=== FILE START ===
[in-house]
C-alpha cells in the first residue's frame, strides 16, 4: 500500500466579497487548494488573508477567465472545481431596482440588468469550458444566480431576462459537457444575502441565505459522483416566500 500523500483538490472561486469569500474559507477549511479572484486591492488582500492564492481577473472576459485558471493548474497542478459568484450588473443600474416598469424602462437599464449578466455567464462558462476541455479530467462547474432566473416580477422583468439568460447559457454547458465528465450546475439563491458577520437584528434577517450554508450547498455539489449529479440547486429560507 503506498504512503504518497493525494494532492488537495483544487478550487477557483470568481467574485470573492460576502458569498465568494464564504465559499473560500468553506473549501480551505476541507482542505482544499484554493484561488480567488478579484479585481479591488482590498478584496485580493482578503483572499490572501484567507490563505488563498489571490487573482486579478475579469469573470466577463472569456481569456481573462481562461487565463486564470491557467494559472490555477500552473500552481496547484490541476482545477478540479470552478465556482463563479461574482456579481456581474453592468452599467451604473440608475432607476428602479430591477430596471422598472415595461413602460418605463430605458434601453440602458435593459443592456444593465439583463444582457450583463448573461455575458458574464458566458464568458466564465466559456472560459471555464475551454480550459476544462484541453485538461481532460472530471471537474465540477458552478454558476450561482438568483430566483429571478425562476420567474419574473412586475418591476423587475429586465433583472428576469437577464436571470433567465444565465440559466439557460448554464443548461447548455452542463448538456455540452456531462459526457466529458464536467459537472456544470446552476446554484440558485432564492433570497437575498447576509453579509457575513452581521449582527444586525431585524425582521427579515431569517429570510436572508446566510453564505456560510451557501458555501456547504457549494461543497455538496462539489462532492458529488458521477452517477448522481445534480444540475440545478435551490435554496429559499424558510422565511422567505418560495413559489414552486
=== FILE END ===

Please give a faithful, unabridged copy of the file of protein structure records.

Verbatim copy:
[in-house]
C-alpha cells in the first residue's frame, strides 16, 4: 500500500466579497487548494488573508477567465472545481431596482440588468469550458444566480431576462459537457444575502441565505459522483416566500 500523500483538490472561486469569500474559507477549511479572484486591492488582500492564492481577473472576459485558471493548474497542478459568484450588473443600474416598469424602462437599464449578466455567464462558462476541455479530467462547474432566473416580477422583468439568460447559457454547458465528465450546475439563491458577520437584528434577517450554508450547498455539489449529479440547486429560507 503506498504512503504518497493525494494532492488537495483544487478550487477557483470568481467574485470573492460576502458569498465568494464564504465559499473560500468553506473549501480551505476541507482542505482544499484554493484561488480567488478579484479585481479591488482590498478584496485580493482578503483572499490572501484567507490563505488563498489571490487573482486579478475579469469573470466577463472569456481569456481573462481562461487565463486564470491557467494559472490555477500552473500552481496547484490541476482545477478540479470552478465556482463563479461574482456579481456581474453592468452599467451604473440608475432607476428602479430591477430596471422598472415595461413602460418605463430605458434601453440602458435593459443592456444593465439583463444582457450583463448573461455575458458574464458566458464568458466564465466559456472560459471555464475551454480550459476544462484541453485538461481532460472530471471537474465540477458552478454558476450561482438568483430566483429571478425562476420567474419574473412586475418591476423587475429586465433583472428576469437577464436571470433567465444565465440559466439557460448554464443548461447548455452542463448538456455540452456531462459526457466529458464536467459537472456544470446552476446554484440558485432564492433570497437575498447576509453579509457575513452581521449582527444586525431585524425582521427579515431569517429570510436572508446566510453564505456560510451557501458555501456547504457549494461543497455538496462539489462532492458529488458521477452517477448522481445534480444540475440545478435551490435554496429559499424558510422565511422567505418560495413559489414552486